Sunday, May 29, 2011

'Divine Intervention' is a well-done first outing

Divine Intervention (2007)
Starring: Ingrid Fenn, Alyssa Jayne Hale, Kyle Erha,Patrick Pitu, Vic Clay, Kevin Cirone, Salvatore Marchese, Jonathan La Mantia
Director: Rufus Chaffee
Rating: Five of Ten Stars

Holly (Fenn) and Sarah (Hale) travel to a small town for a night of partying, but they soon find themselves in the caught up in a struggle of nerves between the town bad-boy (Erha) and a third-rate thug (Cirone). Things go from bad to worse when a crazed meth-head (Clay) goes on a murder-spree motivated by a theology based on the Bible and lessons learned from the reality TV show "Survivor", and a belief he is harvesting souls for the Army of God.

"Divine Intervention" is a low-budget thriller that occupies a space somewhere between "Scream" and any one of a dozen exploitation flicks from 1960s and 1970s where innocent young people find themselves menaced by evil and crazed druggies in the isolated countryside. For most of its running time, it's a better film than both contemporary and old-time examples of this type of movie, because it moves forward at a steady pace, is free of padding--there is not a single scene of characters wandering through the woods or driving aimlessly down the road--and features actors who are familiar enough with their craft and their lines to actually portray characters instead of just run lines and keep to their blocking.

Another aspect that sets this film apart from others like it is the professionalism with which it has been produced. Real money was spent on cameras, lights, and sound equipment-no camcorder microphones here, nor any badly done day-for-night shots. The film has also clearly been carefully editing and taken through the entire post-production process, aspects many low-budget filmmakers don't pay anywhere near enough attention to. (There are still a couple of rough spots here and there--like ambient noise changing between a close-up and an over-the-shoulder shot during an conversation between two characters, and an obvious lack of discharge from a gun that gets fired into the camera--but these flaws can be found in movies made with ten times the financial and technical resources that Chaffee and crew had at their disposal, so they are not at all damning. Particularly not when one considers the state of post-production on most other low-budget films.)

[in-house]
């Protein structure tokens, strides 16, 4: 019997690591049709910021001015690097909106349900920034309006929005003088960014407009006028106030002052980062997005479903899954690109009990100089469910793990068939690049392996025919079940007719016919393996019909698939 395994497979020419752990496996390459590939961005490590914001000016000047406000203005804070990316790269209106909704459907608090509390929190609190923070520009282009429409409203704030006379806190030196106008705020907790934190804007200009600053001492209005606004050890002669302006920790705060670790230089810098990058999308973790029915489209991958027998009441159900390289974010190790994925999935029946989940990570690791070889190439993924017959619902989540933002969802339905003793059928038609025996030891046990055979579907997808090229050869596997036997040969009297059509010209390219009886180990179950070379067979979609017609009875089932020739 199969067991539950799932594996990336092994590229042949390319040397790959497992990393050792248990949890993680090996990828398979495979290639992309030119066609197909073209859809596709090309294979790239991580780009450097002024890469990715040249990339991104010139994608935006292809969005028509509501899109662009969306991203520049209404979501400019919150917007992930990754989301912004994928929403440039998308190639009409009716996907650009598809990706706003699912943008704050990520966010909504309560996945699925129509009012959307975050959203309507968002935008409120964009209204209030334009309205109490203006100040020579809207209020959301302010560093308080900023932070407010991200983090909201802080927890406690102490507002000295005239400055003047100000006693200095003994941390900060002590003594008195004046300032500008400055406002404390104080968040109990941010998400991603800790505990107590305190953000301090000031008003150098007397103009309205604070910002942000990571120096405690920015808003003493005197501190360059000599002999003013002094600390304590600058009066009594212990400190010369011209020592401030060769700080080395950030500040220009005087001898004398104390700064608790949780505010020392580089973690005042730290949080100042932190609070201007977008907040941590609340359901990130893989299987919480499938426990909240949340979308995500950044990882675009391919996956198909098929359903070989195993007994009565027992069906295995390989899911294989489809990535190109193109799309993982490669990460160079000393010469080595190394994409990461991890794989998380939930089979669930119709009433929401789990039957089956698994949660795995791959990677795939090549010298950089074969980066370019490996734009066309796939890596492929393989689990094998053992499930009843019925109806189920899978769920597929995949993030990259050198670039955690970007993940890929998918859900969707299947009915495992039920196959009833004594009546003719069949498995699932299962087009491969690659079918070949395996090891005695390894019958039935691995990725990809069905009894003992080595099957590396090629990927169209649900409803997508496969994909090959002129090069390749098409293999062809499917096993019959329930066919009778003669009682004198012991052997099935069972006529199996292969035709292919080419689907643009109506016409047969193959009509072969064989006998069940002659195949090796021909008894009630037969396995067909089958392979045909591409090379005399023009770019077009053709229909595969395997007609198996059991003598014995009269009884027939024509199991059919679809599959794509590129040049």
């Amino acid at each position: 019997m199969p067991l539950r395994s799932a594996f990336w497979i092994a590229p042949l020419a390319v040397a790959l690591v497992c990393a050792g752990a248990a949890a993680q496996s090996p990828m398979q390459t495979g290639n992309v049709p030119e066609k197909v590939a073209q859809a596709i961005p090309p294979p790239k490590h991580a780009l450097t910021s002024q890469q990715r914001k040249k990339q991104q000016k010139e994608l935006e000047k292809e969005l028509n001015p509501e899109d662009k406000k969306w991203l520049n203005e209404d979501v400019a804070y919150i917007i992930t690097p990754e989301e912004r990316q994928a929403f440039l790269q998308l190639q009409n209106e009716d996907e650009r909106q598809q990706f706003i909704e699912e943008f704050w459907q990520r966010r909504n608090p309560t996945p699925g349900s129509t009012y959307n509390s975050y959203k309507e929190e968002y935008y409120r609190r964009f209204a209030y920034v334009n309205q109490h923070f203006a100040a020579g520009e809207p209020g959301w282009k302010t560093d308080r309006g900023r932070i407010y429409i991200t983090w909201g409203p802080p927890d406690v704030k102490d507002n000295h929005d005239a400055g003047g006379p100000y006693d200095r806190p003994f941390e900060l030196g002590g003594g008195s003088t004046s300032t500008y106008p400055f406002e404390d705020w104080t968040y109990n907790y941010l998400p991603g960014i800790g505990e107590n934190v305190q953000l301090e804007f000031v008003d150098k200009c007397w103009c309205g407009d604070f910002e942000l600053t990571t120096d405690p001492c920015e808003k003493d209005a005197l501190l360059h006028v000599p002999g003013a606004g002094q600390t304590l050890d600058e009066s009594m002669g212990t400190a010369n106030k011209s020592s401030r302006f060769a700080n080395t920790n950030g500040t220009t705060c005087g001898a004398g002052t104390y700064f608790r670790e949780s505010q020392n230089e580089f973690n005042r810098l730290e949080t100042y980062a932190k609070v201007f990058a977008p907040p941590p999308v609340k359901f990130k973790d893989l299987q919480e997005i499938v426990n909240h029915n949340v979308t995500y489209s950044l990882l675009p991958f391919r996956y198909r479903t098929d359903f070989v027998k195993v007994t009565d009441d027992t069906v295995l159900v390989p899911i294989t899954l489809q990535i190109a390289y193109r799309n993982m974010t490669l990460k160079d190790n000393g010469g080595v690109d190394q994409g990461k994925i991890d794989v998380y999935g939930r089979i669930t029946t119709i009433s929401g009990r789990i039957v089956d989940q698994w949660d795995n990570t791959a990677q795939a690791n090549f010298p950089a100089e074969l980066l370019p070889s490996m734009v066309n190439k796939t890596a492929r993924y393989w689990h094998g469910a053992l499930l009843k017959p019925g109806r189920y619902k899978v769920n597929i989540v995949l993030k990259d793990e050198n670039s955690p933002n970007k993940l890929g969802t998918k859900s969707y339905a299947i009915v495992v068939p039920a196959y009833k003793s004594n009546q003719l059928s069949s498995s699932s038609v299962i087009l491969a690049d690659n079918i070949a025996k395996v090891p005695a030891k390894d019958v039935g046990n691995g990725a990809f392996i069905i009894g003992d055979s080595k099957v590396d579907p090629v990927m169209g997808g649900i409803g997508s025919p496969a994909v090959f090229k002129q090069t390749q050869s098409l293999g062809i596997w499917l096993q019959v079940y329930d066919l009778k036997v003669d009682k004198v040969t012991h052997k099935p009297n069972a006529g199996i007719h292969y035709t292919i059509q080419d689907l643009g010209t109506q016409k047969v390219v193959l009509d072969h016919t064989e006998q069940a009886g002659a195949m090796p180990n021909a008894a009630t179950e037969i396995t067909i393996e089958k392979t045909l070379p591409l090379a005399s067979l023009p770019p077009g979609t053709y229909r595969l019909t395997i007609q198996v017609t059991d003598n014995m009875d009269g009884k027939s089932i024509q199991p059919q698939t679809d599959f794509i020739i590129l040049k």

"Divine Intervention" is also blessed with a superb casting. The lead actors are all decent, and the Beautiful People look of the majority of the cast makes the ragged meth-head look of Vic Clay's "Father Reynolds" character that much stronger. (In fact, Clay has a number of great moments in the film, moments which would have fallen flat if he had been a lesser actor. Look in particularly for the scene where he is trying to impart one of his Bible/"Survivor"-based lessons to his brain-fried homicidal minion.)

The film's dialogue is also well-crafted for most of its running-time. A number of characters have unique voices, something that screen-writers achieve all too rarely. In fact, the whole idea of incorporating "Survivor" into the fabric of Father Reynolds' psychosis was a great idea, as it lends both humor and creepiness to the character... and it's references that virtually everyone seeing the movie will understand and laugh at. I know this, because I've never seen a complete episode of "Survivor", I can't think of a single friend who was a fan of the show, yet "Survivor" was a large enough part of pop culture for a while there that I picked up enough about it to understand every reference that Father Reynolds' makes.